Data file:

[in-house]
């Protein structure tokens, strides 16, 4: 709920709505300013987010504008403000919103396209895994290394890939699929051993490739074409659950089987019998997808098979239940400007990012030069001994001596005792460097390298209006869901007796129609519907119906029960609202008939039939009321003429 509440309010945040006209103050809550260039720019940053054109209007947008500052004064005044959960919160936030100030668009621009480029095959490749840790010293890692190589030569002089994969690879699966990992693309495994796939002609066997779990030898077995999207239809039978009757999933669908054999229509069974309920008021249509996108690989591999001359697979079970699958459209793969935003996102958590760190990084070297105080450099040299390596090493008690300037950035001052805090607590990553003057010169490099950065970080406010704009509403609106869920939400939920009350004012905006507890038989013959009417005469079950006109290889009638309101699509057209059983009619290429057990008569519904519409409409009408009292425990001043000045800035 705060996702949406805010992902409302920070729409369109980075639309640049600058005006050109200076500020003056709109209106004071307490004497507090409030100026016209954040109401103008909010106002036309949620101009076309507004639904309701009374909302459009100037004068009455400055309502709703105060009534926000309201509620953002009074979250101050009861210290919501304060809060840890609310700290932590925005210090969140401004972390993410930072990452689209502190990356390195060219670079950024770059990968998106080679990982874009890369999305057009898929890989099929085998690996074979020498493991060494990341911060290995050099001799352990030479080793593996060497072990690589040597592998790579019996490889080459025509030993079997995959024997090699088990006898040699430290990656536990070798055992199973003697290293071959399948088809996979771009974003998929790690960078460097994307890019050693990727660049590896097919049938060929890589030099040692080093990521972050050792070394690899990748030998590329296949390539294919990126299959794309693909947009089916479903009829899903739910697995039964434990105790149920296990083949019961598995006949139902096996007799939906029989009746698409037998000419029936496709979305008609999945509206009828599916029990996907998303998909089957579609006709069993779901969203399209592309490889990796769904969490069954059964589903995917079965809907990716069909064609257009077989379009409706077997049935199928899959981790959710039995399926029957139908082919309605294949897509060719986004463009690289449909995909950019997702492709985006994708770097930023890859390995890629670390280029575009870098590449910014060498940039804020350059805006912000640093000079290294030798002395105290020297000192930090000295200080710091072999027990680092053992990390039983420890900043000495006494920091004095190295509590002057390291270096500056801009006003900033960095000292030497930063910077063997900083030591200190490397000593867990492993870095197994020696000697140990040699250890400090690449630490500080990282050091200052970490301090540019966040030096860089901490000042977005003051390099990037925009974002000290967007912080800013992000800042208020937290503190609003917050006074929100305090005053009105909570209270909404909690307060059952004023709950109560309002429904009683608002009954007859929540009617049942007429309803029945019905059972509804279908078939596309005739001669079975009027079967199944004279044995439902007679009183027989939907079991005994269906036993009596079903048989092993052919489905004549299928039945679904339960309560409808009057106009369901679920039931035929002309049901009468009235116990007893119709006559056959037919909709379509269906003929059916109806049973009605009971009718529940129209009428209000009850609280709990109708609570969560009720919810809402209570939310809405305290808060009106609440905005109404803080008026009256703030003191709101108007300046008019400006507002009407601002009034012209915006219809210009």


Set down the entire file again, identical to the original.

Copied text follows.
[in-house]
């Protein structure tokens, strides 16, 4: 709920709505300013987010504008403000919103396209895994290394890939699929051993490739074409659950089987019998997808098979239940400007990012030069001994001596005792460097390298209006869901007796129609519907119906029960609202008939039939009321003429 509440309010945040006209103050809550260039720019940053054109209007947008500052004064005044959960919160936030100030668009621009480029095959490749840790010293890692190589030569002089994969690879699966990992693309495994796939002609066997779990030898077995999207239809039978009757999933669908054999229509069974309920008021249509996108690989591999001359697979079970699958459209793969935003996102958590760190990084070297105080450099040299390596090493008690300037950035001052805090607590990553003057010169490099950065970080406010704009509403609106869920939400939920009350004012905006507890038989013959009417005469079950006109290889009638309101699509057209059983009619290429057990008569519904519409409409009408009292425990001043000045800035 705060996702949406805010992902409302920070729409369109980075639309640049600058005006050109200076500020003056709109209106004071307490004497507090409030100026016209954040109401103008909010106002036309949620101009076309507004639904309701009374909302459009100037004068009455400055309502709703105060009534926000309201509620953002009074979250101050009861210290919501304060809060840890609310700290932590925005210090969140401004972390993410930072990452689209502190990356390195060219670079950024770059990968998106080679990982874009890369999305057009898929890989099929085998690996074979020498493991060494990341911060290995050099001799352990030479080793593996060497072990690589040597592998790579019996490889080459025509030993079997995959024997090699088990006898040699430290990656536990070798055992199973003697290293071959399948088809996979771009974003998929790690960078460097994307890019050693990727660049590896097919049938060929890589030099040692080093990521972050050792070394690899990748030998590329296949390539294919990126299959794309693909947009089916479903009829899903739910697995039964434990105790149920296990083949019961598995006949139902096996007799939906029989009746698409037998000419029936496709979305008609999945509206009828599916029990996907998303998909089957579609006709069993779901969203399209592309490889990796769904969490069954059964589903995917079965809907990716069909064609257009077989379009409706077997049935199928899959981790959710039995399926029957139908082919309605294949897509060719986004463009690289449909995909950019997702492709985006994708770097930023890859390995890629670390280029575009870098590449910014060498940039804020350059805006912000640093000079290294030798002395105290020297000192930090000295200080710091072999027990680092053992990390039983420890900043000495006494920091004095190295509590002057390291270096500056801009006003900033960095000292030497930063910077063997900083030591200190490397000593867990492993870095197994020696000697140990040699250890400090690449630490500080990282050091200052970490301090540019966040030096860089901490000042977005003051390099990037925009974002000290967007912080800013992000800042208020937290503190609003917050006074929100305090005053009105909570209270909404909690307060059952004023709950109560309002429904009683608002009954007859929540009617049942007429309803029945019905059972509804279908078939596309005739001669079975009027079967199944004279044995439902007679009183027989939907079991005994269906036993009596079903048989092993052919489905004549299928039945679904339960309560409808009057106009369901679920039931035929002309049901009468009235116990007893119709006559056959037919909709379509269906003929059916109806049973009605009971009718529940129209009428209000009850609280709990109708609570969560009720919810809402209570939310809405305290808060009106609440905005109404803080008026009256703030003191709101108007300046008019400006507002009407601002009034012209915006219809210009």